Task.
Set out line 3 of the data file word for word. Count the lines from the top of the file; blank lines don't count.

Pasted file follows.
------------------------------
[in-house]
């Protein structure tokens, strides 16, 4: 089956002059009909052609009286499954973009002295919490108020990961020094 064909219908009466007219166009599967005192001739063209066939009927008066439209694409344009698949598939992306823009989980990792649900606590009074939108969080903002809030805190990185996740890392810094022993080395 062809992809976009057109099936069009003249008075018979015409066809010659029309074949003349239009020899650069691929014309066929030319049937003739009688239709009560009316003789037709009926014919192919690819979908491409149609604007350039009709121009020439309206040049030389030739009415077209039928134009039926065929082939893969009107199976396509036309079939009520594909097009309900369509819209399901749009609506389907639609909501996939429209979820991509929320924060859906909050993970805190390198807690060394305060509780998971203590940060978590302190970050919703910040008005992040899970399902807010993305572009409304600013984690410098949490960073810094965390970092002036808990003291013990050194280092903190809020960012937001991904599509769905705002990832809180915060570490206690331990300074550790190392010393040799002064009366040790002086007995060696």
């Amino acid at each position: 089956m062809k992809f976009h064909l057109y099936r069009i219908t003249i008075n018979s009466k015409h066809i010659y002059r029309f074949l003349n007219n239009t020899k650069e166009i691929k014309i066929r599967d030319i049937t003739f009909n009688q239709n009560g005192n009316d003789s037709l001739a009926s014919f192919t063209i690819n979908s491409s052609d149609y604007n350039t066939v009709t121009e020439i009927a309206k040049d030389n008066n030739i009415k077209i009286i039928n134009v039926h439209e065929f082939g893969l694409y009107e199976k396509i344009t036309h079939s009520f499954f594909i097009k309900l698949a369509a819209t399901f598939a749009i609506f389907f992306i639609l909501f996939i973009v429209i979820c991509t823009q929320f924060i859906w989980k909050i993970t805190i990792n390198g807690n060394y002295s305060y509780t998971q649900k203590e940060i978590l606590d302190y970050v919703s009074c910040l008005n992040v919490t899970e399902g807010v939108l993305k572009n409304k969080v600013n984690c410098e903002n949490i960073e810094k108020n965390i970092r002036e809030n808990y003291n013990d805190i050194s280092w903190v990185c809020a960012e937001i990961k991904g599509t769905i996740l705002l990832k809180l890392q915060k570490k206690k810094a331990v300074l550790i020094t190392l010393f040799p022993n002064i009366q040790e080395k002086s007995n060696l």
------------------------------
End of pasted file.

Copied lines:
């Amino acid at each position: 089956m062809k992809f976009h064909l057109y099936r069009i219908t003249i008075n018979s009466k015409h066809i010659y002059r029309f074949l003349n007219n239009t020899k650069e166009i691929k014309i066929r599967d030319i049937t003739f009909n009688q239709n009560g005192n009316d003789s037709l001739a009926s014919f192919t063209i690819n979908s491409s052609d149609y604007n350039t066939v009709t121009e020439i009927a309206k040049d030389n008066n030739i009415k077209i009286i039928n134009v039926h439209e065929f082939g893969l694409y009107e199976k396509i344009t036309h079939s009520f499954f594909i097009k309900l698949a369509a819209t399901f598939a749009i609506f389907f992306i639609l909501f996939i973009v429209i979820c991509t823009q929320f924060i859906w989980k909050i993970t805190i990792n390198g807690n060394y002295s305060y509780t998971q649900k203590e940060i978590l606590d302190y970050v919703s009074c910040l008005n992040v919490t899970e399902g807010v939108l993305k572009n409304k969080v600013n984690c410098e903002n949490i960073e810094k108020n965390i970092r002036e809030n808990y003291n013990d805190i050194s280092w903190v990185c809020a960012e937001i990961k991904g599509t769905i996740l705002l990832k809180l890392q915060k570490k206690k810094a331990v300074l550790i020094t190392l010393f040799p022993n002064i009366q040790e080395k002086s007995n060696l």